Retired but not tired matatus

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Retired but not tired Matatus

Have you ever wondered where matatus go once they are retired from long distance routes? 

You see matatus are like human beings after seeing better days, they become diabetic, asmatic and faint in the middle of the road. 

I have even seen matatus which move around with bended backs, poor eyesight especially when it is most or dark and they use walking sticks. 

This is not how it is always supposed to be. We can have better and well maintained PSV vehicles in Kenya. 

We do not have to bear with vehicles which can endanger our lives. 

This reminds me of December 2014 when I was working as a translator for an Italian doctorate student who was conducting  her research on financial sector deepening in Nyamusi area of Nyamira County. 

We always used matatus to and fro the field. This particular day our matatus boiled and vomitted hotwater and since we were seated next to the driver we noted some strange smoke emanating from our seats. It was on fire.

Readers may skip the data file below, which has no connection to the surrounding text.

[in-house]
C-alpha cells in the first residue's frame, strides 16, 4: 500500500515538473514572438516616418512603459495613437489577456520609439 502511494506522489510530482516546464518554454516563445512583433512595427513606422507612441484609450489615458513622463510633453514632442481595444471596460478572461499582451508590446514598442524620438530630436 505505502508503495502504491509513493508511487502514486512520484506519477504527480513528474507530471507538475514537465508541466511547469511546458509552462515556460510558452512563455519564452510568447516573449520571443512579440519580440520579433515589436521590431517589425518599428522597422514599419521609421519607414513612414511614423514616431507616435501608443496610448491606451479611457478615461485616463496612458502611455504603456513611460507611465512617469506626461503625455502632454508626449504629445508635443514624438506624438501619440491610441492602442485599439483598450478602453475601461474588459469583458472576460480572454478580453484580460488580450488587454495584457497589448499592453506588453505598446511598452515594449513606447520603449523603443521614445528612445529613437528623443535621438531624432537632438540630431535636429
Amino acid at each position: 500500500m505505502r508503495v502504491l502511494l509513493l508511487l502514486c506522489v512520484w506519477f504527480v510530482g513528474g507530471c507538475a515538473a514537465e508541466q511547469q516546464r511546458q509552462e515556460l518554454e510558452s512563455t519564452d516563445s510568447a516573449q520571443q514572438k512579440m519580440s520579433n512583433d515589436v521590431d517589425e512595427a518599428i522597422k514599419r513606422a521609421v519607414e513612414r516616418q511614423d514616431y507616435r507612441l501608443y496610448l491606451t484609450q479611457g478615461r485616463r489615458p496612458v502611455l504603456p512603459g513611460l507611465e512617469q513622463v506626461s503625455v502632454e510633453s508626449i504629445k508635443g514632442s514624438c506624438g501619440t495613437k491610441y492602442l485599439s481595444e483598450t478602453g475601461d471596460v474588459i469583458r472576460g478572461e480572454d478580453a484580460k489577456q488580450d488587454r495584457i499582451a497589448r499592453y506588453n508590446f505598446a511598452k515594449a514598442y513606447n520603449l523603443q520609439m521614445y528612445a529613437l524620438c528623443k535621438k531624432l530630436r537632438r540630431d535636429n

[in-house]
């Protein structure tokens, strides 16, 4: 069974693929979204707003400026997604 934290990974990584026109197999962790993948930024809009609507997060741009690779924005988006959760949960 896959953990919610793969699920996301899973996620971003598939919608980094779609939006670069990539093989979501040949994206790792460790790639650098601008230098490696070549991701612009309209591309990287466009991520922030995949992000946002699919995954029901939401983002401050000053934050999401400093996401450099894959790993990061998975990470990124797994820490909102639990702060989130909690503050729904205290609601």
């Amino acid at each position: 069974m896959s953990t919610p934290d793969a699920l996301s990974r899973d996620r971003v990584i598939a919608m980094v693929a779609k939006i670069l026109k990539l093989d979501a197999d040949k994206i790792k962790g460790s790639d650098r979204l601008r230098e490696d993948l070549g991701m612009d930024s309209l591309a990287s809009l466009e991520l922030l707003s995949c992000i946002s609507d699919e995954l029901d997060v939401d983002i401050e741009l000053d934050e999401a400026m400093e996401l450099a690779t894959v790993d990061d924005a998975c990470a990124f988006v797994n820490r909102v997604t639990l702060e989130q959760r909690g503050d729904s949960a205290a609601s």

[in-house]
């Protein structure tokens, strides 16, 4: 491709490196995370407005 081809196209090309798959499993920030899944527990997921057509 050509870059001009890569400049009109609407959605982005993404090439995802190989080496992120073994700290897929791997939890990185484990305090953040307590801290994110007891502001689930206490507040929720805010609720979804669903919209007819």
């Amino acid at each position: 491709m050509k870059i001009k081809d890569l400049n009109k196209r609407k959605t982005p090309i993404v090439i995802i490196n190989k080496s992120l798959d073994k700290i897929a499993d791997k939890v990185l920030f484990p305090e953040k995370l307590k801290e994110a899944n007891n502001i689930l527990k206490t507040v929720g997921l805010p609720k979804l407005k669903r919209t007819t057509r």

We quickly alighted to pave way for the driver and his conductor to offer first aid. 

Later on my boss, a beautiful Italian doctorate student, told me she had feared for her life considering that she had also noted that the matatus had no speedometer and fuel gauge.

It was strange that most of the transport operators – drivers, touts and motorcycle riders thought that I was very lucky to have a white woman as a “wife.” They would inquired in Ekegusii language. 

“Where did you get a white woman for a wife?” they always enquired. 

I would just smile and move on. When I told her what they were saying later on, she did not find it strange. 

This is not the first time I have heard that, in fact in South Africa one man I have never seen before offered to marry me,” shed told me.  

Welcome to Africa. Land of possibilities. It is funny that I did not see anything strange. 

Having old matatus whose dashboards are out of service is normalicy. If i was a journalist, I would say that there is no news. 

In fact, when you drive a vehicle with a dead dashboard, you become a master. You automatically know the speed and amount of fuel remaining without reading any meters – speedometer or odometer. 

We have now entered a mulky territory. We are about to claim that the driver and the old vehicle become a union. They understand each other perfectly well. 

Read More: Diversions on JKIA-Rironi Road

 

 

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Editor-in-Chief

Geoffrey Kerosi is a prolific Kenyan writer based in Nairobi City. He holds a Bachelors in Economics and Statistics and is currently pursuing Masters in Public Policy and Administration (MPPA) from Kenyatta University. Email: info@kerosi.com. Whatsapp: +254713 639 776 YouTube: Kerosi TV

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